It is this kind of courageous, perfect love and faith that changed the world through the actions of Jesus Christ and also sustained the hard work of Rev. King through all the real fears that could have stopped him.  May that same love do the same for you.  May we join our voices and our actions together to lean into the reality of the Beloved Community and the fullness of Dr. King’s Dream. May your faith “transform(s) the whirlwind of your despair  into a warm and reviving breeze of hope.”   Amen.


Quotes are from Rev. Dr. Martin Luther King Jr., Antidotes for FearStrength to Love  © 2010 Fortress Press, 1963 original publication date, and © 1981,   pages 119-132.

(1)  Consideration of “Antidotes for Fear,”  By the Rev. Dr. Martin Luther King Jr.  Rev. Deborah J. Blanchard,  First Baptist Church of Littleton, MA   http://fbclittleton.org/antidotesfear.html Parts of this sermon were adapted for today’s sermon.

Advent Devotion Christmas Eve – Christmas Joy

standing_nativityWednesday, Christmas Eve,  December 24                                Luke 2:1-7, I Peter 2:9-10

 Willow Grove Church—A Sign of Christmas Joy & Instrument of God’s Mission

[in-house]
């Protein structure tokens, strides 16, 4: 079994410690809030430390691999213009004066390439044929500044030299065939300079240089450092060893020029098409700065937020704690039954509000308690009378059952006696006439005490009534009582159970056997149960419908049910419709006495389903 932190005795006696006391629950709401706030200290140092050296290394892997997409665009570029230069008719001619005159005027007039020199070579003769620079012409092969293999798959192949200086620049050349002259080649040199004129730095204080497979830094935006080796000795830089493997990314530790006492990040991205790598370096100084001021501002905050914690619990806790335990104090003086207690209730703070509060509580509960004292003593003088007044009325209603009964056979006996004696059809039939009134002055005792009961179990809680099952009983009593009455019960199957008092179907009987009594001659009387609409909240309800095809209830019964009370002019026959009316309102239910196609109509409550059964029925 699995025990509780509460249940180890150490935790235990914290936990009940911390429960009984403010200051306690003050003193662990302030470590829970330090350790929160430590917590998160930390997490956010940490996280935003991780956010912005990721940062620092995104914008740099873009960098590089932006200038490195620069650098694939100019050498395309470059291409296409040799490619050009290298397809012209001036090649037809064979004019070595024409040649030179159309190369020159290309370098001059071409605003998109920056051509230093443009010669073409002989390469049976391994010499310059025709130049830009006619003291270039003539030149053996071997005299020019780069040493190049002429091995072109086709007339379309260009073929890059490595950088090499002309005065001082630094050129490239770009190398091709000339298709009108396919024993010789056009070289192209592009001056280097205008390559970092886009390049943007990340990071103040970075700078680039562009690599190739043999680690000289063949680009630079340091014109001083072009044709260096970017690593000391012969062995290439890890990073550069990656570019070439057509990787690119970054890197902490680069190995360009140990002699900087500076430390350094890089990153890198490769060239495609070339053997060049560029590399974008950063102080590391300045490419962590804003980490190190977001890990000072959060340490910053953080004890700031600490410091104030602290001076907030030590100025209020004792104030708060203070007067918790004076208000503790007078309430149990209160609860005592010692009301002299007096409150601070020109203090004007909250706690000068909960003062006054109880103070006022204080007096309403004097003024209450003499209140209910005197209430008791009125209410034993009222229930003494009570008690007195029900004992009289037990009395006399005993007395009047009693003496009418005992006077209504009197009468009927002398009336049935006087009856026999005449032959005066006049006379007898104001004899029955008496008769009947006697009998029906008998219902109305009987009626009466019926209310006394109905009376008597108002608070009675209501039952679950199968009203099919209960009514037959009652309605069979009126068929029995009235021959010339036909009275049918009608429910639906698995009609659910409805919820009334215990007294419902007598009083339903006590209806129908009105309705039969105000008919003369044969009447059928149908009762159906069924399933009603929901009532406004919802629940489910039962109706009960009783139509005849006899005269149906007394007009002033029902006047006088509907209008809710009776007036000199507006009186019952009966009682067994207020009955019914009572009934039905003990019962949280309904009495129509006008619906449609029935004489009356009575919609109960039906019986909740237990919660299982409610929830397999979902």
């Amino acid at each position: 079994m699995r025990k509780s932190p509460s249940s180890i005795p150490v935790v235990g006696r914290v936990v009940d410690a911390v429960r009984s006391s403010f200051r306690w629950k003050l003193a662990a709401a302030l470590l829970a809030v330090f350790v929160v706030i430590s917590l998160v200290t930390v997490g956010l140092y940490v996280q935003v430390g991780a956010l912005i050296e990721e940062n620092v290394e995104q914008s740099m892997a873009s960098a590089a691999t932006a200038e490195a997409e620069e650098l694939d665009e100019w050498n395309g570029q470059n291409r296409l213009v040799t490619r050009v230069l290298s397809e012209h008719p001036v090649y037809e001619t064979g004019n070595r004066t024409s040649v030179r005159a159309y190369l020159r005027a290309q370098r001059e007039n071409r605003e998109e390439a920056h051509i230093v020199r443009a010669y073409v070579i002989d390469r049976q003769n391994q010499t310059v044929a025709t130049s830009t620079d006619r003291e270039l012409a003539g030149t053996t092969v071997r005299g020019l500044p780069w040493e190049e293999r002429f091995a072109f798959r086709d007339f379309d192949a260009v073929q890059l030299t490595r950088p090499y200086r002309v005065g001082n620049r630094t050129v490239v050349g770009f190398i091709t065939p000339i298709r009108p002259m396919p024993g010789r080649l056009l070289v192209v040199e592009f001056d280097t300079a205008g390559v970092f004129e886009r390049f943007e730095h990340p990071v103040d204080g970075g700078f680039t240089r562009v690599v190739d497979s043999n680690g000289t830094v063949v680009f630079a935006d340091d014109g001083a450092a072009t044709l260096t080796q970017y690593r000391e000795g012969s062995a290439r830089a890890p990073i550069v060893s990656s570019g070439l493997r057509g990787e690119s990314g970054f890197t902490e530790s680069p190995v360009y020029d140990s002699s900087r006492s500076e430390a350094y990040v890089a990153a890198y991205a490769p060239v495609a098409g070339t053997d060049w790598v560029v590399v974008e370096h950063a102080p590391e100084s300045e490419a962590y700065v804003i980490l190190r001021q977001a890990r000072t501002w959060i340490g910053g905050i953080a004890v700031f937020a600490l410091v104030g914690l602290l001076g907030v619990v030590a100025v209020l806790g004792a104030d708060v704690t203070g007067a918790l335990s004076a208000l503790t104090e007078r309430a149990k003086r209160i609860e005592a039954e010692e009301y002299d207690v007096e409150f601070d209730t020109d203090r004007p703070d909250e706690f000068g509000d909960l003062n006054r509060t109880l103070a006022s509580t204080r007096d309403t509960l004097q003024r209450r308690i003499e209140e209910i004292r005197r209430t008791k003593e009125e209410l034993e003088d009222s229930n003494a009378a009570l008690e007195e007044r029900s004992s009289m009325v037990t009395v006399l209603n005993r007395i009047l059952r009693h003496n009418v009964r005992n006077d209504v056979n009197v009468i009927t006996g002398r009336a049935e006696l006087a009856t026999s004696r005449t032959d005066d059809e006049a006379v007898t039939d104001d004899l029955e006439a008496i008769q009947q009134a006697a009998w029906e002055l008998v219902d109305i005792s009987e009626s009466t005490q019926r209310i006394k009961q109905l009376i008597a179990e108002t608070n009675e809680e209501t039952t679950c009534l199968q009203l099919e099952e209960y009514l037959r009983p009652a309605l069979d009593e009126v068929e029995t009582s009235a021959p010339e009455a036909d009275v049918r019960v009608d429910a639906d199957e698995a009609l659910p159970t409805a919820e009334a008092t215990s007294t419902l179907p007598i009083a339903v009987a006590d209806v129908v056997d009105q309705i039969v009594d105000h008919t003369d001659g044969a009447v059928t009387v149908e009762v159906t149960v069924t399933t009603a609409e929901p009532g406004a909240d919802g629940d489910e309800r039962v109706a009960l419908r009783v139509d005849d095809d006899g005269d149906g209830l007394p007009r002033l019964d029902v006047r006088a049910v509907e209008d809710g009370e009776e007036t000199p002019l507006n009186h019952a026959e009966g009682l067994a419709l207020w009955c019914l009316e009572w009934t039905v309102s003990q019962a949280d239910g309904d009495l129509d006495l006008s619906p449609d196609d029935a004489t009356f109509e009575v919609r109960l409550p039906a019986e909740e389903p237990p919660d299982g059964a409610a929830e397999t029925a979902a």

Joseph went from the town of Nazareth in Galilee to Judea, to the city of David called Bethlehem, because he was descended from the house and family of David.  He went to be registered with Mary, to whom he was engaged and who was expecting a child.  While they were there, the time came for her to deliver her child.  And she gave birth to her firstborn son and wrapped him in bands of cloth, and laid him in a manger, because there was no place for them in the inn

 But you are a chosen race, a royal priesthood, a holy nation, God’s own people, in order that you may proclaim the mighty acts of him who called you out of darkness into his marvelous light. Once you were not a people, but now you are God’s people; once you had not received mercy, but now you have received mercy. 

 Mary and Joseph, two ordinary people, were called by God to be instruments of God’s mission of love and redemption.  The church is called not only to be a holy people at worship, or a community of mutual love and service, but also an instrument of God’s mission. God’s salvation does not fall magically from the clouds, but reaches to the end of the earth through the life and ministry of the church.

 The question which has to be put to every local congregation is the question whether it is a credible sign of God’s reign of justice and mercy over the whole of life, whether it is an open fellowship whose concerns are as wide as the concerns of humanity, whether it cares for its neighbors in a way which reflects and springs out of God’s care for them, whether its common life is recognizable as a foretaste of the blessing which God intends for the whole human family.(Lesslie Newbigin)